Birth and Rebirth at Caney Mountain

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Published on: May. 6, 2010

too small to be believable, Leopold’s 1941 report backs up Morrison’s memory. In a survey done in the spring of 1940, Leopold counted 10 turkeys on the 5,530-acre Caney Mountain area. In a broader survey that encompassed 76,800 acres, Leopold recorded a paltry sum of 35 turkeys.

When W.J. Morrison died in 1942, Bernice took on his father’s job as refuge patrolman at Caney Mountain and continued to work closely with Leopold. Just as important as the turkey numbers they saw steadily increasing were the management strategies they were documenting. Caney Mountain was a test site that would either be the first step of a turkey restoration project that could be replicated in other parts of the state, and perhaps the country, or the final chapter of a failing wildlife management effort.

“Some practices being applied in this area may be applicable to other turkey refuges in Missouri,” Leopold wrote in his 1941 report. “Others need testing. Still others may never find general application. But from this project may eventually come some fairly definite knowledge of how to manage wild turkeys on an Ozark refuge.” Fortunately for today’s hunters, those experimental strategies produced results, first at the Caney Mountain area and later at the Peck Ranch Conservation Area in Carter and Shannon counties, which was purchased in 1945.

“With the wild turkey refuge at Caney Mountain and the later purchase of thousands of acres at the Peck Ranch Conservation Area, there was finally enough land to protect and manage whole-heartedly for turkeys,” says Conservation Department Wildlife Division Chief DeeCee Darrow. “As the population grew and we relocated birds to other parts of the state, it was the start of something that was to rewrite conservation history in Missouri.”

Morrison moved to Kansas in 1943, but he returned to Missouri in 1956 and got a job with the Conservation Department. Turkey hunting was still closed throughout the state but, by this time, Missouri’s wild turkey numbers were well on the road to recovery. Morrison had several wildlife-related duties and one of his main jobs was trapping turkeys and transporting them around the state.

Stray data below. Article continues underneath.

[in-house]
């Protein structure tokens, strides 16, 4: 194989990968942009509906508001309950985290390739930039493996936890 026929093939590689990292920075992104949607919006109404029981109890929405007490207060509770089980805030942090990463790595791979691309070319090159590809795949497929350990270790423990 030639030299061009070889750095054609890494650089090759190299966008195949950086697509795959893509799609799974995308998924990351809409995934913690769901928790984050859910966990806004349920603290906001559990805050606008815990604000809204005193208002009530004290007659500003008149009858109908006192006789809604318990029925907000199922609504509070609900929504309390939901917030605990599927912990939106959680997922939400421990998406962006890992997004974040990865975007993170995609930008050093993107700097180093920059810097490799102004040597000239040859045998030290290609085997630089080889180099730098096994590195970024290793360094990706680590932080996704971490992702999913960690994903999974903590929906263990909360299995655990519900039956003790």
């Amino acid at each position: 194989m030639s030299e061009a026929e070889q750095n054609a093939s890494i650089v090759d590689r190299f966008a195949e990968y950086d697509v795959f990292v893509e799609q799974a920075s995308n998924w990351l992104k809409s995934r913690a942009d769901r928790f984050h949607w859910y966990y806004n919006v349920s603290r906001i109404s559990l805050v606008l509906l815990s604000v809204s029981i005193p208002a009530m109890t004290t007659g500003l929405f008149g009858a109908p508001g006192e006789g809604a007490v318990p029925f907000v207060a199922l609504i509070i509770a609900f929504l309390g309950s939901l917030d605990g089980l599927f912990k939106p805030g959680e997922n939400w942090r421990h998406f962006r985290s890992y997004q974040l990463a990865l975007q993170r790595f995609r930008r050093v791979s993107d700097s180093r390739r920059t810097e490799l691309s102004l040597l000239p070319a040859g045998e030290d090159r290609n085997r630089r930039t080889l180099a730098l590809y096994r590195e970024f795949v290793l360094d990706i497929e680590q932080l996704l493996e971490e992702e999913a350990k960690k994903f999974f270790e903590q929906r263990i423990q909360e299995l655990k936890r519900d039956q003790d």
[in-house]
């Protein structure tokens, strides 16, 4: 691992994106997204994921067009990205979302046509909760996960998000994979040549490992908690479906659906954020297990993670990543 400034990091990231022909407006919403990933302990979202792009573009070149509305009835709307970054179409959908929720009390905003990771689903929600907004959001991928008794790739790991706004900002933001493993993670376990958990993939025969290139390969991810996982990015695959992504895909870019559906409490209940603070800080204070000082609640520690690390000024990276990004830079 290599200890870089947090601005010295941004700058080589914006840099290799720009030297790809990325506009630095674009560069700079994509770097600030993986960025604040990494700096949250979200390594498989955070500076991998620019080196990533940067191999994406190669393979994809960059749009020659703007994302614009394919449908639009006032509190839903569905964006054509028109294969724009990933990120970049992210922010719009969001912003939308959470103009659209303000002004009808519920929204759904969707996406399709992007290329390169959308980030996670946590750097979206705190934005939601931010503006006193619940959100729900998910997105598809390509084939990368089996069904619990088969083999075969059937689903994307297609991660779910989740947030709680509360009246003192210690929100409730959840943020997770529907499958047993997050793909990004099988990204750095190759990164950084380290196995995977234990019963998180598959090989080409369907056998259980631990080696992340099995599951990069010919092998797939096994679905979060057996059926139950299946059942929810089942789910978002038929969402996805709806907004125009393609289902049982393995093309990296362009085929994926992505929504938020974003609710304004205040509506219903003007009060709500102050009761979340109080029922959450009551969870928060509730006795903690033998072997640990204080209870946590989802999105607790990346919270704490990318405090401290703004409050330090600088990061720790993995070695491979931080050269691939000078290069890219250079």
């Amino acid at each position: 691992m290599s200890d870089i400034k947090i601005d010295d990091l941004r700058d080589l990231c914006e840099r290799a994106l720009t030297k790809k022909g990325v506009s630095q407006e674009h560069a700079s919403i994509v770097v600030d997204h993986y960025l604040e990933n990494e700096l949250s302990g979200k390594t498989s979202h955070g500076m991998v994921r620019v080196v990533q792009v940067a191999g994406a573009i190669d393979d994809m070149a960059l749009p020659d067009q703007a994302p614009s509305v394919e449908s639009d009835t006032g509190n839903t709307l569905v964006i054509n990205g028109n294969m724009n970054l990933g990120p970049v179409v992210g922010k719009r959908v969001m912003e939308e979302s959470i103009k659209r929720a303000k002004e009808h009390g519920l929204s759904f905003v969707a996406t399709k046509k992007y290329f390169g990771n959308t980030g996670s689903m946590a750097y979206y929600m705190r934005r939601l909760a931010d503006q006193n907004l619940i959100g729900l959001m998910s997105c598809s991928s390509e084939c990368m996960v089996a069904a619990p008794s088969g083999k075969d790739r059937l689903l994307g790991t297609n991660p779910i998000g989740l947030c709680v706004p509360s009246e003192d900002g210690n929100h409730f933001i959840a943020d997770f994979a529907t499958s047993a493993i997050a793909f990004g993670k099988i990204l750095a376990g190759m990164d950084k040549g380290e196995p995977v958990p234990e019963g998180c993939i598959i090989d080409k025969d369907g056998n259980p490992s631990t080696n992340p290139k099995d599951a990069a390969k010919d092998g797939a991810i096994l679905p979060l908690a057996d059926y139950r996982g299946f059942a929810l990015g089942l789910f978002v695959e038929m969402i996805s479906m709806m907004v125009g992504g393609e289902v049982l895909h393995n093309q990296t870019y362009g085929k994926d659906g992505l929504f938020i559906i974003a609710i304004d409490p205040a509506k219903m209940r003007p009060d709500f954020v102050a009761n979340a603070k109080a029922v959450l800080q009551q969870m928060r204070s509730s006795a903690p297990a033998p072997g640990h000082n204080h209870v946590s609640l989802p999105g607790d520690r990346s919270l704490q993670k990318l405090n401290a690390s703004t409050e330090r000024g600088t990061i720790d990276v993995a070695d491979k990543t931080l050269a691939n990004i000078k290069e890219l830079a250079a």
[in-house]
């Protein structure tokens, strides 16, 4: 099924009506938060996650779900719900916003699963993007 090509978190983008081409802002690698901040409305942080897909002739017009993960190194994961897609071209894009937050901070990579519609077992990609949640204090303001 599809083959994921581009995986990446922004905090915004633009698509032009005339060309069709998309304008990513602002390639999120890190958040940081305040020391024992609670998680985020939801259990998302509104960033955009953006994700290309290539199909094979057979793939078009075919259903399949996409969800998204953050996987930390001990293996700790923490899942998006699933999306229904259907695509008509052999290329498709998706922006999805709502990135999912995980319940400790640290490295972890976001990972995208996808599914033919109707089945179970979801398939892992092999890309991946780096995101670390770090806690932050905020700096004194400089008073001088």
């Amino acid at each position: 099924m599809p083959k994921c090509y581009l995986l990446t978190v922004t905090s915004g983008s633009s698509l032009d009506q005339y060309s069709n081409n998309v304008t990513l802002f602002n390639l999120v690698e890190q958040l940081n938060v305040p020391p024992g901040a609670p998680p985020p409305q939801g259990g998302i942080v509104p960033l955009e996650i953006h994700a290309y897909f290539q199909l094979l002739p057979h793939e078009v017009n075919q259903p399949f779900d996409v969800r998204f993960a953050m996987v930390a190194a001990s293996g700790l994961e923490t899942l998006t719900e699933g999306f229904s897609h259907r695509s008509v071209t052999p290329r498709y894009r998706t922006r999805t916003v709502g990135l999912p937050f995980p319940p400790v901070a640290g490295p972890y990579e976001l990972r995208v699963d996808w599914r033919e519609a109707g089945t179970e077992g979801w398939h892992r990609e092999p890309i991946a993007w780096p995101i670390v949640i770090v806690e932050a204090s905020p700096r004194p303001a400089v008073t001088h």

“You had to wait until the turkeys were on the bait and their heads were down, then you fired the nets. And you talk about a job … getting those turkeys out of the net—now that was work,” Morrison recalled with a chuckle. It was work that bore its first real fruit in 1960 when Missouri held its first turkey season since the late 1930s.

In addition to trapping turkeys, Morrison has also harvested his fair share of turkeys over the years. Despite the wear and tear that 92 years of life is beginning to impose on Morrison’s frame, he still considers himself a turkey hunter.

“I don’t know whether I’ve stopped (turkey hunting) or not,” he says, and laughed, noting that he hunted last spring. “It’s still pretty exciting to hear that old gobbler in the spring.” Thanks to the efforts of people like Morrison more than a half-century ago, that’s a sound that can be enjoyed by many Missourians today.

“I like to think that I had a small part in bringing the turkeys back,” he says.

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